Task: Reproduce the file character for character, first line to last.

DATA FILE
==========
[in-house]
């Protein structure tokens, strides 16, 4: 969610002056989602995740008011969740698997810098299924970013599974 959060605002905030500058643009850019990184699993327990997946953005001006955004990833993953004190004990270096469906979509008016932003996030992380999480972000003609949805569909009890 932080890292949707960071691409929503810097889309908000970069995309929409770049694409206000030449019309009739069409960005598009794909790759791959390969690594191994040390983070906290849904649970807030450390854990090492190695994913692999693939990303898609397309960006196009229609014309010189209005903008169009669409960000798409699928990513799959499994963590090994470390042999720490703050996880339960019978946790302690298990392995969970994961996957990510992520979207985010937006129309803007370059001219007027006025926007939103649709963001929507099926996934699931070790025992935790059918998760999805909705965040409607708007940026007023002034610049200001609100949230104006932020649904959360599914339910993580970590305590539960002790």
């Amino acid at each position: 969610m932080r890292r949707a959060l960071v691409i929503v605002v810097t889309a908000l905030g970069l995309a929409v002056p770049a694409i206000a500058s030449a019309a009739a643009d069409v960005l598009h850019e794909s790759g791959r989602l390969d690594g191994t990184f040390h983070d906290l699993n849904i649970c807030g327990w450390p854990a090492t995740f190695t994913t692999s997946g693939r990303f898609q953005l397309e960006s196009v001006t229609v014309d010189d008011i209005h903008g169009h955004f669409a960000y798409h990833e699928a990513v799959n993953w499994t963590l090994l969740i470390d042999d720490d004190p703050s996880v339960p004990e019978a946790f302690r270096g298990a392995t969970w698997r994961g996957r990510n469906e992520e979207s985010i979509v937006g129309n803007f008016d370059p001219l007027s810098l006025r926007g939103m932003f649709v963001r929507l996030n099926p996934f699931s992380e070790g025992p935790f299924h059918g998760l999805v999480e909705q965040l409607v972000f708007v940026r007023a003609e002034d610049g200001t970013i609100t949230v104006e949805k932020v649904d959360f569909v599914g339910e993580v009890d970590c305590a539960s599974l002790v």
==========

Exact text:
[in-house]
């Protein structure tokens, strides 16, 4: 969610002056989602995740008011969740698997810098299924970013599974 959060605002905030500058643009850019990184699993327990997946953005001006955004990833993953004190004990270096469906979509008016932003996030992380999480972000003609949805569909009890 932080890292949707960071691409929503810097889309908000970069995309929409770049694409206000030449019309009739069409960005598009794909790759791959390969690594191994040390983070906290849904649970807030450390854990090492190695994913692999693939990303898609397309960006196009229609014309010189209005903008169009669409960000798409699928990513799959499994963590090994470390042999720490703050996880339960019978946790302690298990392995969970994961996957990510992520979207985010937006129309803007370059001219007027006025926007939103649709963001929507099926996934699931070790025992935790059918998760999805909705965040409607708007940026007023002034610049200001609100949230104006932020649904959360599914339910993580970590305590539960002790």
């Amino acid at each position: 969610m932080r890292r949707a959060l960071v691409i929503v605002v810097t889309a908000l905030g970069l995309a929409v002056p770049a694409i206000a500058s030449a019309a009739a643009d069409v960005l598009h850019e794909s790759g791959r989602l390969d690594g191994t990184f040390h983070d906290l699993n849904i649970c807030g327990w450390p854990a090492t995740f190695t994913t692999s997946g693939r990303f898609q953005l397309e960006s196009v001006t229609v014309d010189d008011i209005h903008g169009h955004f669409a960000y798409h990833e699928a990513v799959n993953w499994t963590l090994l969740i470390d042999d720490d004190p703050s996880v339960p004990e019978a946790f302690r270096g298990a392995t969970w698997r994961g996957r990510n469906e992520e979207s985010i979509v937006g129309n803007f008016d370059p001219l007027s810098l006025r926007g939103m932003f649709v963001r929507l996030n099926p996934f699931s992380e070790g025992p935790f299924h059918g998760l999805v999480e909705q965040l409607v972000f708007v940026r007023a003609e002034d610049g200001t970013i609100t949230v104006e949805k932020v649904d959360f569909v599914g339910e993580v009890d970590c305590a539960s599974l002790v």